Professional identity development, seen as essential in the transition from student to professional, needs to be owned by the universities in order to ensure a workforce appropriately prepared to provide global health care in the future. The development of professional identity involves a focus on who the student is becoming, as well as what they know or can do, and requires authentic learning experiences such as practice exposure and interaction with pharmacist role models. This article examines conceptual frameworks aligned with professional identity development and will explore the role for self-determination theory (SDT) in pharmacy professional education. SDT explains the concepts of competence, relatedness and autonomy and the part they play in producing highly motivated individuals, leading to the development of one’s sense of self. Providing support for students in these three critical areas may, in accordance with the tenets of SDT, have the potential to increase motivation levels and their sense of professional identity. Full article
Figures

Figure 1

Open AccessBrief Report
Empirical Assessment of the Impact of Low-Cost Generic Programs on Adherence-Based Quality Measures
Pharmacy 2017, 5(1), 15; doi:10.3390/pharmacy5010015 -
Abstract
In the United States, federally-funded health plans are mandated to measure the quality of care. Adherence-based medication quality metrics depend on completeness of administrative claims data for accurate measurement. Low-cost generic programs (LCGPs) cause medications fills to be missing from claims data as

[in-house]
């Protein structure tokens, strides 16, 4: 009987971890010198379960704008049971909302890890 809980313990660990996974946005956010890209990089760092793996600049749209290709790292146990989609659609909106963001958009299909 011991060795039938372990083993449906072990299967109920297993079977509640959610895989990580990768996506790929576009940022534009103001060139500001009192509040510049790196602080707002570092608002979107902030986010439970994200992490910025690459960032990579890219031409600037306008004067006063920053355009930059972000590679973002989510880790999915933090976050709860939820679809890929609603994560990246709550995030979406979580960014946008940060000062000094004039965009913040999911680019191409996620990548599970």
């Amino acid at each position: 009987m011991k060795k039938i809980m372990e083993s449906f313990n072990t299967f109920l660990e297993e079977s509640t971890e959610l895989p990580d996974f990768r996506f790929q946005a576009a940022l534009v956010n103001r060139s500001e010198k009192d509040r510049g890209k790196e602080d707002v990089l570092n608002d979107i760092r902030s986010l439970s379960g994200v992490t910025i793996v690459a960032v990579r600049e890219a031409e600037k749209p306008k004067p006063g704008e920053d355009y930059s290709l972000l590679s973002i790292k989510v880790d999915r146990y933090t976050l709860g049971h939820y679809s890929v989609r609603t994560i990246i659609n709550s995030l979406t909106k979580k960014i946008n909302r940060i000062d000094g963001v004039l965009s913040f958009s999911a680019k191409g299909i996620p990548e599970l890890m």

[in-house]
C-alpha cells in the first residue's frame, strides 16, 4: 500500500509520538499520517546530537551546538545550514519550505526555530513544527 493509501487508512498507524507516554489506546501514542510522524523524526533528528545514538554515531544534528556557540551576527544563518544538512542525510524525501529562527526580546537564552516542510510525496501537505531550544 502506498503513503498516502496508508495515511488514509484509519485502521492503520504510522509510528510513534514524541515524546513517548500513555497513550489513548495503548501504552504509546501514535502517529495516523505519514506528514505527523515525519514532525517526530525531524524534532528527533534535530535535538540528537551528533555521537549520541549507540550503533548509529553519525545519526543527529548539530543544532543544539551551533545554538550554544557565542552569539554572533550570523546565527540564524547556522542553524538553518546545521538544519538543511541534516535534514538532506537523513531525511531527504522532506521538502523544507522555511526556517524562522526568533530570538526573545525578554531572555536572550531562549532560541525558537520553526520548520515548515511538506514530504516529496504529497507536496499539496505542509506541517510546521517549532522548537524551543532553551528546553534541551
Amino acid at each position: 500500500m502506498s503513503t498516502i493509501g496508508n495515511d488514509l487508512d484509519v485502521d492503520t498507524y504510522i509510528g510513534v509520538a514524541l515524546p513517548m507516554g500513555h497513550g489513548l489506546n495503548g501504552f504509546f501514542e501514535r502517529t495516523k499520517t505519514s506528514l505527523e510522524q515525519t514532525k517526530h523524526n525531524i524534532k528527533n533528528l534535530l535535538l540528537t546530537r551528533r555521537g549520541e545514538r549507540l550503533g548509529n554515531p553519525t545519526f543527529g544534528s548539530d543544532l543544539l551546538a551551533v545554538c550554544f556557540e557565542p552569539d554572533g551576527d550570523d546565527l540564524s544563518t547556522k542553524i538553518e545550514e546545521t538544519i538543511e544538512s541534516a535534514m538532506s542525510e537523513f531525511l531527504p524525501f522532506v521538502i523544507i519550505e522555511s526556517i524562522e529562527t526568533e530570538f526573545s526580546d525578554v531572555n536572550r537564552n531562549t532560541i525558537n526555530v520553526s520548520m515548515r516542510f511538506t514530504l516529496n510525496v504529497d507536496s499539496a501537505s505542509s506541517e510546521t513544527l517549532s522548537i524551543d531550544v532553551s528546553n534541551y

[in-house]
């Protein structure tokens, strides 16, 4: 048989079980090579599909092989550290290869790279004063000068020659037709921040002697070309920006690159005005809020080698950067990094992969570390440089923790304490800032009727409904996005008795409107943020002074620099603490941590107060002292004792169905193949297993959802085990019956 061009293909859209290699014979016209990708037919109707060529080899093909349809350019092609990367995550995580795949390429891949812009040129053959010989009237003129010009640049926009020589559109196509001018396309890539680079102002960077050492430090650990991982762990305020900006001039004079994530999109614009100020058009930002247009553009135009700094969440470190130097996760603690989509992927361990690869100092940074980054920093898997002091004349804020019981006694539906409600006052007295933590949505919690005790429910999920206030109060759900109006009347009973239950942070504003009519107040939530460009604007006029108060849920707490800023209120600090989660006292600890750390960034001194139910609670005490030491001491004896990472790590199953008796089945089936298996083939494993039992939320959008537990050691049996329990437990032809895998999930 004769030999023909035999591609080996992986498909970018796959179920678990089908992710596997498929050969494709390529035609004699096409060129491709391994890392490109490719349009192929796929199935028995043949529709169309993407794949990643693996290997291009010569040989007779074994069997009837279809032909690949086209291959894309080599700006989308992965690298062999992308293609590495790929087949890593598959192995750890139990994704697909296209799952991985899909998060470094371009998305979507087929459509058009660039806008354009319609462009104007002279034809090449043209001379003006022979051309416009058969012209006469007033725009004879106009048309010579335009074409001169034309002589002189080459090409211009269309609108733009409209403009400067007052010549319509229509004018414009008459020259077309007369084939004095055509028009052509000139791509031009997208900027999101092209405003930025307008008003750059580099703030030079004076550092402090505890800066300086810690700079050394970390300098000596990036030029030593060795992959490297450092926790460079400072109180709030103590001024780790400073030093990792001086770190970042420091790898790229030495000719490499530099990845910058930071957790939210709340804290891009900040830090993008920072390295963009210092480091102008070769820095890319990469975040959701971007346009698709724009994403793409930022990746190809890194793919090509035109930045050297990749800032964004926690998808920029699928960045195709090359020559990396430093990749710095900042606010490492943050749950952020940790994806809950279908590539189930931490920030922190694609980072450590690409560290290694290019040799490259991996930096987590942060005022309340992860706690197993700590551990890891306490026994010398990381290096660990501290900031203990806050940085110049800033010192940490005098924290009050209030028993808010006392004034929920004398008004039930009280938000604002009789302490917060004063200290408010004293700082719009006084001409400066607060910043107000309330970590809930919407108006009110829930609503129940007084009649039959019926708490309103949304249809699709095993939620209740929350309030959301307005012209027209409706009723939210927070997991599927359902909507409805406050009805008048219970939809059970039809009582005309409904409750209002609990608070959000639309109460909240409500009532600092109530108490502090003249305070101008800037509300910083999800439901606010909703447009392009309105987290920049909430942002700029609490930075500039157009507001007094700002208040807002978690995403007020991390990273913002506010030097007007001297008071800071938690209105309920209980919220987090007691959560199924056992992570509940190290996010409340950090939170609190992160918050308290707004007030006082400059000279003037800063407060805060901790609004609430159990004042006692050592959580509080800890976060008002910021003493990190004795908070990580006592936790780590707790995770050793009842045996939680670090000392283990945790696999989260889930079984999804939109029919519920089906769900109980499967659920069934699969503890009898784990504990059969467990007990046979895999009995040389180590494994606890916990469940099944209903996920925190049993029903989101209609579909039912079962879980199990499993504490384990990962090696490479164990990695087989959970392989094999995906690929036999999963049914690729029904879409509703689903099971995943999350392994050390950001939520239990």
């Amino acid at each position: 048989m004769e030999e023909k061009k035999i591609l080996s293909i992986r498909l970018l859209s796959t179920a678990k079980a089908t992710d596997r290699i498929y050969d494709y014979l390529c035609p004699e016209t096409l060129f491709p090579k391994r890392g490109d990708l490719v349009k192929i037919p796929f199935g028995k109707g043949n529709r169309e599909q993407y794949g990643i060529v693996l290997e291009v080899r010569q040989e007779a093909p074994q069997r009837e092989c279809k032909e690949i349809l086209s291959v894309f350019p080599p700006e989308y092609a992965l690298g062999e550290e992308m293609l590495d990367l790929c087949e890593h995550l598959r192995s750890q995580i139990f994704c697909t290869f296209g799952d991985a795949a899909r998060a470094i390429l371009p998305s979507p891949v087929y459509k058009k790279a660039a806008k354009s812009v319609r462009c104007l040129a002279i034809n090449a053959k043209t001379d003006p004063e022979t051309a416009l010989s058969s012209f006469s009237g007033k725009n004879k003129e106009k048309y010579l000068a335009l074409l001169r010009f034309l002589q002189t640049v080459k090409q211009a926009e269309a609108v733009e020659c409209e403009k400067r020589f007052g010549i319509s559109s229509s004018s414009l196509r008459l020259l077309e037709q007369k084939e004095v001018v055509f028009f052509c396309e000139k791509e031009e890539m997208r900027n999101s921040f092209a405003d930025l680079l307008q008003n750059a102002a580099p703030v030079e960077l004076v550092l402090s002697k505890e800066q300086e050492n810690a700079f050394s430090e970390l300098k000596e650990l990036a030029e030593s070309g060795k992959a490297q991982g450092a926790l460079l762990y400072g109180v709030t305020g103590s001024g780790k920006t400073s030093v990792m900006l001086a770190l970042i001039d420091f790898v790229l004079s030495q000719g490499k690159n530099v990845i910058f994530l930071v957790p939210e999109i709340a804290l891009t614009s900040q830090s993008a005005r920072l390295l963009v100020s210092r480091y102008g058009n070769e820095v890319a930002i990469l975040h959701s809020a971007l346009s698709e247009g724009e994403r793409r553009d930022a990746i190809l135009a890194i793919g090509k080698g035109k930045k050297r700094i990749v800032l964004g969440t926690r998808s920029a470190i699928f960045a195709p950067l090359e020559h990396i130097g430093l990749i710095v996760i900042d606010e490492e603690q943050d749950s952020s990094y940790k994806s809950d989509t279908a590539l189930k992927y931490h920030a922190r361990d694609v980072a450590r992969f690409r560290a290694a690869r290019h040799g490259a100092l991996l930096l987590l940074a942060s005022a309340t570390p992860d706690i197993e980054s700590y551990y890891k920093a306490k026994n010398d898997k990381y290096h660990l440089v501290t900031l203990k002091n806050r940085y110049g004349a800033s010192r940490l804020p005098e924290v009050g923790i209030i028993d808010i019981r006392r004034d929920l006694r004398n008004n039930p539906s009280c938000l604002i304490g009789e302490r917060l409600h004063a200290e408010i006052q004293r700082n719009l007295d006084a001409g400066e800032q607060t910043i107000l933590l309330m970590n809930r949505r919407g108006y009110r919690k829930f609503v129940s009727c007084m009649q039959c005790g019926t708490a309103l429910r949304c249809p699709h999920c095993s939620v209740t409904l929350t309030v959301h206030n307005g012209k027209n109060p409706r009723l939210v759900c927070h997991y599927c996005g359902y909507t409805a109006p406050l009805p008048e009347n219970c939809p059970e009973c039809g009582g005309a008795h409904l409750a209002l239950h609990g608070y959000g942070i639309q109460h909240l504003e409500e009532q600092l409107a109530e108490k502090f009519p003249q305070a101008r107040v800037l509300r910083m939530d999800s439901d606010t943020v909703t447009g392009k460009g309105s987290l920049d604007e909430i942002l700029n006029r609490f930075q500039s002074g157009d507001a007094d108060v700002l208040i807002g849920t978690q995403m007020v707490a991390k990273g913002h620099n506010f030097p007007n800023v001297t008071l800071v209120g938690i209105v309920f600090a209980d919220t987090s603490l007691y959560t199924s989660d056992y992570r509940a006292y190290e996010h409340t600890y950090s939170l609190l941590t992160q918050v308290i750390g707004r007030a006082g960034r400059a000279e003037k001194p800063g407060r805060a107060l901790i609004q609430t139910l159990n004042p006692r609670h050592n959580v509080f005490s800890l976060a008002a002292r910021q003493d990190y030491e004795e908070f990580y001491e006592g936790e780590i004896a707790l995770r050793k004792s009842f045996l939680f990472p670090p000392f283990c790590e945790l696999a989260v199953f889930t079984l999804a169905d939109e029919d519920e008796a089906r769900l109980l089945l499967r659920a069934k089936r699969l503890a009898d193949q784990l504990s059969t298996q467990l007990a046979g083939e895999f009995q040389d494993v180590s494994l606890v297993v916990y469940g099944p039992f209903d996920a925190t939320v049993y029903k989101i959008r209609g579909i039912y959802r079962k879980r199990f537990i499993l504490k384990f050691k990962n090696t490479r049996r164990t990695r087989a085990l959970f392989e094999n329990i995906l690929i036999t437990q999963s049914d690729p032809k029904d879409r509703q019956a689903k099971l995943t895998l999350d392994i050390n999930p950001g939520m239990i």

[...] Read more.
In the United States, federally-funded health plans are mandated to measure the quality of care. Adherence-based medication quality metrics depend on completeness of administrative claims data for accurate measurement. Low-cost generic programs (LCGPs) cause medications fills to be missing from claims data as medications are not adjudicated through a patient’s insurance. This study sought to assess the magnitude of the impact of LCGPs on these quality measures. Data from the 2012–2013 Medical Expenditure Panel Survey (MEPS) were used. Medication fills for select medication classes were classified as LCGP fills and individuals were classified as never, sometimes, and always users of LCGPs. Individuals were classified based on insurance type (private, Medicare, Medicaid, dual-eligible). The proportion of days covered (PDC) was calculated for each medication class and the proportion of users with PDC ≥ 0.80 was reported as an observed metric for what would be calculated based on claims data and a true metric which included missing medication fills due to LCGPs. True measures of adherence were higher than the observed measures. The effect’s magnitude was highest for private insurance and for medication classes utilized more often through LCGPs. Thus, medication-based quality measures may be underestimated due to LCGPs. Full article